TASS has recently changed the way that we develop software, moving from large biannual releases to more frequent, monthly releases instead.
Whilst that looks simple on paper, a lot of research, planning and hard work happened behind the scenes, from all the different TASS teams, to ensure that our development process continued to provide the best possible experience for our customers.
To share more on how this change was decided, implemented, and what it means for TASS users, we spoke to TASS Development Manager Brad Fleming about the project.
As the driving force behind the new development cycle, Brad also had some valuable tips for managing organisation-wide change, getting buy-in from stakeholders, and managing the risks associated with major projects like this.
To understand the why and how of this process, it’s important to know what we changed to and from. So, if you’re not familiar with common software development processes, here’s a bit of background:
Background on TASS development
In the development world there’s many styles of project management, but the two main methodologies are Waterfall, and Agile.
Waterfall takes a very linear approach, having been adapted for software development from its origins in construction and manufacturing. Just as the foundation of a building must be complete before the framing or walls can be built, waterfall development requires all of the planning and design to be completed before development can start, and all development to be complete before testing occurs.
For a long time, Waterfall was the main methodology used by most software companies, including TASS – mainly because it was the only option available. However, Agile has grown into a popular alternative to Waterfall, structured around the requirements of modern software development, rather than translating the process from another industry.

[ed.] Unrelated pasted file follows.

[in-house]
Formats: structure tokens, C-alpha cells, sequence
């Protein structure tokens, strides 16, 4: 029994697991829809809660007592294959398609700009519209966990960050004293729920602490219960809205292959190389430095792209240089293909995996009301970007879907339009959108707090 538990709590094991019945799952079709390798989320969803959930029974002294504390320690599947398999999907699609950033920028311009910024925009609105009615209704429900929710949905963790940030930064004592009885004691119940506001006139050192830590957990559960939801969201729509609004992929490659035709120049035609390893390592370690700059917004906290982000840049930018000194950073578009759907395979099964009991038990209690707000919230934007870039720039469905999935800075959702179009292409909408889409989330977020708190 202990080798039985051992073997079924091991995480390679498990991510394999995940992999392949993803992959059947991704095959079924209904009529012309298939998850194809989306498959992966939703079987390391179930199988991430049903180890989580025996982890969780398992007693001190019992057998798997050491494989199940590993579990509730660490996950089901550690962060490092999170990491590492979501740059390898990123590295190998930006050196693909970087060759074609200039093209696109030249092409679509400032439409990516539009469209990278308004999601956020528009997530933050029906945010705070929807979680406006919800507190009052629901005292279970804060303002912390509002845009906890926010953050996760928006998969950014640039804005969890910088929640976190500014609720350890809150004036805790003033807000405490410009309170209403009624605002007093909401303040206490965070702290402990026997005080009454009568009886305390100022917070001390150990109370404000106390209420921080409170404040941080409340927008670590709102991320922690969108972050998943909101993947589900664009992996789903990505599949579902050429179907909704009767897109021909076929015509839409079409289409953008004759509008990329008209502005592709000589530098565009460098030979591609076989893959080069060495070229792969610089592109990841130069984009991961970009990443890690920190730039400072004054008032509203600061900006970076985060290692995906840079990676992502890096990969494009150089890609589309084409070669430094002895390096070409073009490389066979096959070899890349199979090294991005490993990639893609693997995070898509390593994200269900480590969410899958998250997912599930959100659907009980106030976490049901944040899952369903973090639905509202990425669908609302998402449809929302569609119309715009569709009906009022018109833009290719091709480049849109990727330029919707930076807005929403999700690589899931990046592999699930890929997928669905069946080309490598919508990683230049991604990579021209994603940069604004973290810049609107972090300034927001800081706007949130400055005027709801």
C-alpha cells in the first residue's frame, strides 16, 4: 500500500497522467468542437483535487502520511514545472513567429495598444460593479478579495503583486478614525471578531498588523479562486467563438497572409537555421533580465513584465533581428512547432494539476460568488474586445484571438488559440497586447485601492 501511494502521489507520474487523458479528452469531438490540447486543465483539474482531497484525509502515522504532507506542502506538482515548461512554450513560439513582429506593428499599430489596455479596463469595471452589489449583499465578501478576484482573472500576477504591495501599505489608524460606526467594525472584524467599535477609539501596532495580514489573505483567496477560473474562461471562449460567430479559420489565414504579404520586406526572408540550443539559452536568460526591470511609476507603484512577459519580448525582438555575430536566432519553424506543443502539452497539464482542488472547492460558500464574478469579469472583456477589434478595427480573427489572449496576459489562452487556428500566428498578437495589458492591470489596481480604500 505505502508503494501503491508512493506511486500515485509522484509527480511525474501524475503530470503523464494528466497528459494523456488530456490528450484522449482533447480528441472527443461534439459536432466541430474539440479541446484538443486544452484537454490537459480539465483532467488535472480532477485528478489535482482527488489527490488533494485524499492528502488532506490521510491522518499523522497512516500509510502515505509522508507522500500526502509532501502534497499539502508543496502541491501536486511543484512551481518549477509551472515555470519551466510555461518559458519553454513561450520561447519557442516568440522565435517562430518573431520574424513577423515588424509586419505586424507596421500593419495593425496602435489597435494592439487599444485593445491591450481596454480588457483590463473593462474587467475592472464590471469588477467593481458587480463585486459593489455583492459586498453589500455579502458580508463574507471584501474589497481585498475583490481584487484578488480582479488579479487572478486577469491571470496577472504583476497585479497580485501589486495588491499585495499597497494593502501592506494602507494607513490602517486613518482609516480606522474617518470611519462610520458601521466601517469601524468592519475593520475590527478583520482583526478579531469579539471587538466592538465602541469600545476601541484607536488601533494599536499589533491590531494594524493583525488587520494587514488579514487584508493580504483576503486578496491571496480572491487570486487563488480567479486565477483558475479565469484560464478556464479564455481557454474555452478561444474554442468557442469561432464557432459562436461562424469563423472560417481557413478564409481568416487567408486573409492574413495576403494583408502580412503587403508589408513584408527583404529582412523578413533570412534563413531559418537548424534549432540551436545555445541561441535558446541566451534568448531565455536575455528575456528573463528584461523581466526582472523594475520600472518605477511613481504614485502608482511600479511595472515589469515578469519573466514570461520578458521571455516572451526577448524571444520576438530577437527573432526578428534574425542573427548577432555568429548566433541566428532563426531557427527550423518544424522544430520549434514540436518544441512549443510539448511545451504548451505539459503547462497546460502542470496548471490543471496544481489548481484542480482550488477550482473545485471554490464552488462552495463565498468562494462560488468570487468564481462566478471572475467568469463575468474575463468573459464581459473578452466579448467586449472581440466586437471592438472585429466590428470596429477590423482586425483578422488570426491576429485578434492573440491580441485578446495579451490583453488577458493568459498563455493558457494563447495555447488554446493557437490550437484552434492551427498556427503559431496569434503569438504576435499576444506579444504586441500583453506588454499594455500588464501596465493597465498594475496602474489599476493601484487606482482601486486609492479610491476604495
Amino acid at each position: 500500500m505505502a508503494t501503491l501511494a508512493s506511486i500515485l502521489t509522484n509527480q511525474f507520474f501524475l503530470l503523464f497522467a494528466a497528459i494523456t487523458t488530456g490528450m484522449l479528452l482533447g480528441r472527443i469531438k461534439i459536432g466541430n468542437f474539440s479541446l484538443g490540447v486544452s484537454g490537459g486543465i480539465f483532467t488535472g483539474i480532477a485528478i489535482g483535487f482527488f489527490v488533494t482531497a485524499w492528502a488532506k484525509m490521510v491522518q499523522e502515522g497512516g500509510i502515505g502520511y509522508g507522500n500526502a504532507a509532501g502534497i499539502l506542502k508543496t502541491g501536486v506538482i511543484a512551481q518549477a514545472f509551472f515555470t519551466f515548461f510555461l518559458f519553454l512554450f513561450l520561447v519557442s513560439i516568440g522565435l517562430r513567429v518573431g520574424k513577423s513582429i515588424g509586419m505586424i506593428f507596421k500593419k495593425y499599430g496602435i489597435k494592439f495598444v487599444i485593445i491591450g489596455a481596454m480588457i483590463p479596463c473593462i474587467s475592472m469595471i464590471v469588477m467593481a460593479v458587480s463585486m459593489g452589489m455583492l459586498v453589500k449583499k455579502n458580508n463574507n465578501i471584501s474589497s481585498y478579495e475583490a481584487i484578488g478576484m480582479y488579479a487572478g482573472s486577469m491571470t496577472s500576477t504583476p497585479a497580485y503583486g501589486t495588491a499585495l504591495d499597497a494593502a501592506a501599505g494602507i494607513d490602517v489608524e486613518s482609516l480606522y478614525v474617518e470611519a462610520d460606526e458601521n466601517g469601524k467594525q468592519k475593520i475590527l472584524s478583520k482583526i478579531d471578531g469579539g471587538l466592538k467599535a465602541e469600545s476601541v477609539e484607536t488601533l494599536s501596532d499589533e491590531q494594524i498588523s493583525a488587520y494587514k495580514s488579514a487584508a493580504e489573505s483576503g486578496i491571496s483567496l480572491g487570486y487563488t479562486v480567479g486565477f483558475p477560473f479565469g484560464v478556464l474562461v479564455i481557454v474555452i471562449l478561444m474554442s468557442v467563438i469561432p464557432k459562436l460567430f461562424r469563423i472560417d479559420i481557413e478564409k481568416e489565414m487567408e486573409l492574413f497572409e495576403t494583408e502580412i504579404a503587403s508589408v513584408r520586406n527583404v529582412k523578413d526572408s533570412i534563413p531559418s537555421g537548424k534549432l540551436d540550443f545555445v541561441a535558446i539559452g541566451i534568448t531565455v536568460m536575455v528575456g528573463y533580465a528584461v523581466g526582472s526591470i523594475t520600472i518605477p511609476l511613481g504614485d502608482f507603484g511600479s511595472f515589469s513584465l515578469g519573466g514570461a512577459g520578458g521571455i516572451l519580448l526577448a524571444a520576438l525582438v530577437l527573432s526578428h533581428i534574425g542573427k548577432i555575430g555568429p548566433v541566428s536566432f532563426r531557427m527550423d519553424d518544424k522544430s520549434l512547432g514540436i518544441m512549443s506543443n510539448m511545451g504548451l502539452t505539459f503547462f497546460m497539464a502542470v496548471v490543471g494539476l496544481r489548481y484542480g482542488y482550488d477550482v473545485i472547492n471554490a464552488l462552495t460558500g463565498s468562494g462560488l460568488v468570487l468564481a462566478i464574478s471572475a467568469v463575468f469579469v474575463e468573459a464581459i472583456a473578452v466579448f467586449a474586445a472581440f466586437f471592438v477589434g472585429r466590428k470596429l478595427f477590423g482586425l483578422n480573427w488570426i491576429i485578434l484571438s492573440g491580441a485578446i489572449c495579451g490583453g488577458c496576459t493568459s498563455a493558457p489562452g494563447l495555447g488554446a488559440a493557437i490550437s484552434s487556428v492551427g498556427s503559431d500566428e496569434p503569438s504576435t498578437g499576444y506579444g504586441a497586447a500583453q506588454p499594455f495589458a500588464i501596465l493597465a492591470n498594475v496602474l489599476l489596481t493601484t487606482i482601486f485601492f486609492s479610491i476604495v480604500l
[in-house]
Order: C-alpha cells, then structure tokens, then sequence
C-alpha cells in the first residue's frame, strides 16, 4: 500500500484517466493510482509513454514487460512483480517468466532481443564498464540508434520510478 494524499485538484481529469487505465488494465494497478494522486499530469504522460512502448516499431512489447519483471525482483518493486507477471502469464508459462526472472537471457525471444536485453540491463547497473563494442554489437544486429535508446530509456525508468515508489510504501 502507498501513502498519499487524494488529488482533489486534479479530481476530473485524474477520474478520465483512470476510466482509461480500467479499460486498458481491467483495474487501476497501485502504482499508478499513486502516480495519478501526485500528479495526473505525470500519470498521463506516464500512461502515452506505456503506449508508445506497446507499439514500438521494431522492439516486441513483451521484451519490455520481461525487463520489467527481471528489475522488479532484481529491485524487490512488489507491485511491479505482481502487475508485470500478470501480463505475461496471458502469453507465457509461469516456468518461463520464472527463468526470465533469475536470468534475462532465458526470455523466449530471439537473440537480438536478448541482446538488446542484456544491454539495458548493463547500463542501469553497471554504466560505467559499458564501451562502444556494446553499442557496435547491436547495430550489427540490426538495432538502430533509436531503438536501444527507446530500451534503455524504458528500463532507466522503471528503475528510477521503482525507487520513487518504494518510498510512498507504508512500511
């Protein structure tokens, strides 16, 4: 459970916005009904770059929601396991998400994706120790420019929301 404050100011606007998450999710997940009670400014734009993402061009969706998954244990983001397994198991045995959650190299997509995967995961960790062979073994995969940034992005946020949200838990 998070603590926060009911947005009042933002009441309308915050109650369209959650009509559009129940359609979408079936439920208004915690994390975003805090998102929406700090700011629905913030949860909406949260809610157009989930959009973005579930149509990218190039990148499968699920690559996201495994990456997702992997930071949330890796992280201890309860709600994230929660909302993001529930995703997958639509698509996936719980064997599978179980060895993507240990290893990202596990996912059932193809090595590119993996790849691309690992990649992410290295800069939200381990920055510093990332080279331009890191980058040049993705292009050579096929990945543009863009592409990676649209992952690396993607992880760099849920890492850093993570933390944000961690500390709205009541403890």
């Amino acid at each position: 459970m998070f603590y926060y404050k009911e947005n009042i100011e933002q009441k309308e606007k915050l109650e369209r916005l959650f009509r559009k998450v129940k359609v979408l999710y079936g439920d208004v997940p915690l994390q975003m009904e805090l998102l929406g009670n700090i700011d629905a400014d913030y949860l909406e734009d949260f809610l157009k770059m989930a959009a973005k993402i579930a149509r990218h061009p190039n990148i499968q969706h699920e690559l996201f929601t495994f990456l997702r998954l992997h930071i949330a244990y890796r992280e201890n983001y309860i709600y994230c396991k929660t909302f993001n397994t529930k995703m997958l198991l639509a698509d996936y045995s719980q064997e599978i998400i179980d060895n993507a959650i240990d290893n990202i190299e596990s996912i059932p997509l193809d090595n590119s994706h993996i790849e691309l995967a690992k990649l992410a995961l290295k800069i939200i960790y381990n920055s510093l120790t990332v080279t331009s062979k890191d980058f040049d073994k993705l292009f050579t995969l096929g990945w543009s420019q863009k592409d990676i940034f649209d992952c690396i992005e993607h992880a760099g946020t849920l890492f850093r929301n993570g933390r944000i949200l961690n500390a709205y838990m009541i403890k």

Using Agile, development is broken into smaller parts – so that rather than planning every feature at the beginning, then developing them all and so on, developers can focus on a single feature or part of a project, develop it and get immediate feedback.
TASS has made the switch from Waterfall to Agile, so that our development now happens in shorter two-week iteration cycles, with two iterations per monthly release.
As in the diagram above, at the end of each iteration we have a tested, releasable product that is built on in the next iteration.
Why change the development process?
As with most large changes, there’s not just one single factor that led to TASS making the switch to a new development cycle.
Ultimately, the decision came down to three key points, which Brad broke down as:
For several years now, TASS has been steadily growing in both software capability and team size, and as the development team grew, our output increased substantially.
However, with enhancements still coming out in twice a year major releases, there would be a huge influx of new features being delivered to schools all at once – often over 500 items in a single release.
This process firstly meant that a huge amount of testing and BETA release feedback was necessary up-front, potentially delaying general release if anything needed to be addressed or readjusted.
It also meant that customers found it difficult to get up to speed with new versions and become aware of all that was included - due to the sheer volume of new features and changes introduced.
Flexibility is especially important for systems like TASS that are critical to school operations, explained Brad.
In the new agile process, as planning, development and testing all occurs in the same development cycle, there’s flexibility to change priorities or switch to something else entirely at the beginning of the next cycle.